Government Workers in Ancient Egypt
The Pharaoh employed many skilled and unskilled labors. One of the major archeological finds in Egypt was found at the city of Deir-el-Medina. Here, due to the very dry climate, a garbage dump was discovered that had writings carved in wood. These writing have given archeologist and historians much insight into the workforce of the Pharaoh.
The workforce at Deir-el-Medina consisted of one-hundred-and-twenty skilled and unskilled laborers. These men were split into two groups. Each group was assigned a half of the pharaoh’s tomb to construct. The men were paid on the twenty-eighth day of each month. Payment was made in grains (wheat or barley), fish, vegetables, water, and wood. Bonuses of salt, cakes, and beer were also given to the workers from time to time. The workers were usually paid enough that they could use any excess items to barter for other items which they wanted or needed.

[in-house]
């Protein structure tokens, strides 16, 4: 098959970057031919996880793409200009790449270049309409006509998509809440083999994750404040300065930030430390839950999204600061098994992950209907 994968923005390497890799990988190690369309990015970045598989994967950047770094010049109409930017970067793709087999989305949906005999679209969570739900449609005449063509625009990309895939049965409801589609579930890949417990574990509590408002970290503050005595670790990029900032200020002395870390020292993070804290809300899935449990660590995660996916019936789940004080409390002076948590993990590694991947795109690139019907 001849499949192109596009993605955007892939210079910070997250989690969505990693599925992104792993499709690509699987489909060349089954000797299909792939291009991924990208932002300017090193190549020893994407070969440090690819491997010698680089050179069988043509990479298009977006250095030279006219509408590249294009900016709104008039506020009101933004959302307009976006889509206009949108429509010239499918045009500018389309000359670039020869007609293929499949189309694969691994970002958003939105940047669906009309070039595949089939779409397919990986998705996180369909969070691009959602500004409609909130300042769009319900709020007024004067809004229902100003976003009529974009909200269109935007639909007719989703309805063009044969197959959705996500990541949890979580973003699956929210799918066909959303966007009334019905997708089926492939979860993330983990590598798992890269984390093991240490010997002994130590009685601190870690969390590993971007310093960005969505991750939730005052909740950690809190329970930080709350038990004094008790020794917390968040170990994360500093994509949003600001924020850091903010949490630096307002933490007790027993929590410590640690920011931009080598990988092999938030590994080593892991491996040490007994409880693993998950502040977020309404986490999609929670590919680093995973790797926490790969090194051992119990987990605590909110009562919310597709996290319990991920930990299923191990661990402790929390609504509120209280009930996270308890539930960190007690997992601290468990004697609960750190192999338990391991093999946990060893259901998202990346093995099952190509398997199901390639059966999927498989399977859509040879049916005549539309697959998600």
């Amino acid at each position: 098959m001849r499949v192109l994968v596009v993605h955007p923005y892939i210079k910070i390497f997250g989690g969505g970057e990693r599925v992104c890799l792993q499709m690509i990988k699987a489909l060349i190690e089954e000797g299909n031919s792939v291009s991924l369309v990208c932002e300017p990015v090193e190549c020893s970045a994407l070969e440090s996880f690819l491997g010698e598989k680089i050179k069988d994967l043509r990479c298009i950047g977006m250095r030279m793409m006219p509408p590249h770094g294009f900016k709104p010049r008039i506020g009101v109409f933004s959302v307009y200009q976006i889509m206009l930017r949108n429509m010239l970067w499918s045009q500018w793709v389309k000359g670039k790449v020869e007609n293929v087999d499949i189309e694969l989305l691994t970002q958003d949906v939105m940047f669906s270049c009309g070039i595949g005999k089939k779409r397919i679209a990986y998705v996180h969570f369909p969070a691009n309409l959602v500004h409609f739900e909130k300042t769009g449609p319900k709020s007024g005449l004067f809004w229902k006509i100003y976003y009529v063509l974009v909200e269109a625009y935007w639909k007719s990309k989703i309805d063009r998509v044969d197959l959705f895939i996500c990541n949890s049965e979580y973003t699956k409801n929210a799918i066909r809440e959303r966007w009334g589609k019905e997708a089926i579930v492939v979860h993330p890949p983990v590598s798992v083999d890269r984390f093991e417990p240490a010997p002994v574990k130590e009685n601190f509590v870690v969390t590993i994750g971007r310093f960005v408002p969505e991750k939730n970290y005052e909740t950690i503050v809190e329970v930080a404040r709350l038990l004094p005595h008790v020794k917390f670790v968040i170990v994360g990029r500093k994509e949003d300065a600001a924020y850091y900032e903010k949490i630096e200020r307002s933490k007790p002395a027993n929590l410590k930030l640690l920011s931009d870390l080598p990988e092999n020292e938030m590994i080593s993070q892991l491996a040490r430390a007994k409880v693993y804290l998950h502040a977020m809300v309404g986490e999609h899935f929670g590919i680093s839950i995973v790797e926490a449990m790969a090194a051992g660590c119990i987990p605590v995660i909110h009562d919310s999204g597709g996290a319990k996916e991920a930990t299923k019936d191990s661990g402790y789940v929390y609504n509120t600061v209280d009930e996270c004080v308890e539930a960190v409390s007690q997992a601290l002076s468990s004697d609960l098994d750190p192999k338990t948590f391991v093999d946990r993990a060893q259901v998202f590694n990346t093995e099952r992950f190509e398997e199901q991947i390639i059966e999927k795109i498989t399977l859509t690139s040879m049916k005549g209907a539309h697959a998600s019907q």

It appears that workers with wives and families were paid higher wages than single workers. Records indicate that the workers stopped their labor when payments from the pharaoh were delayed, perhaps indicating Egypt’s first labor strike.
Men worked eight days in a row and then had two days off. A workday consisted of two, four-hour work periods separated by a lunch break.
Egyptian Social Pyramid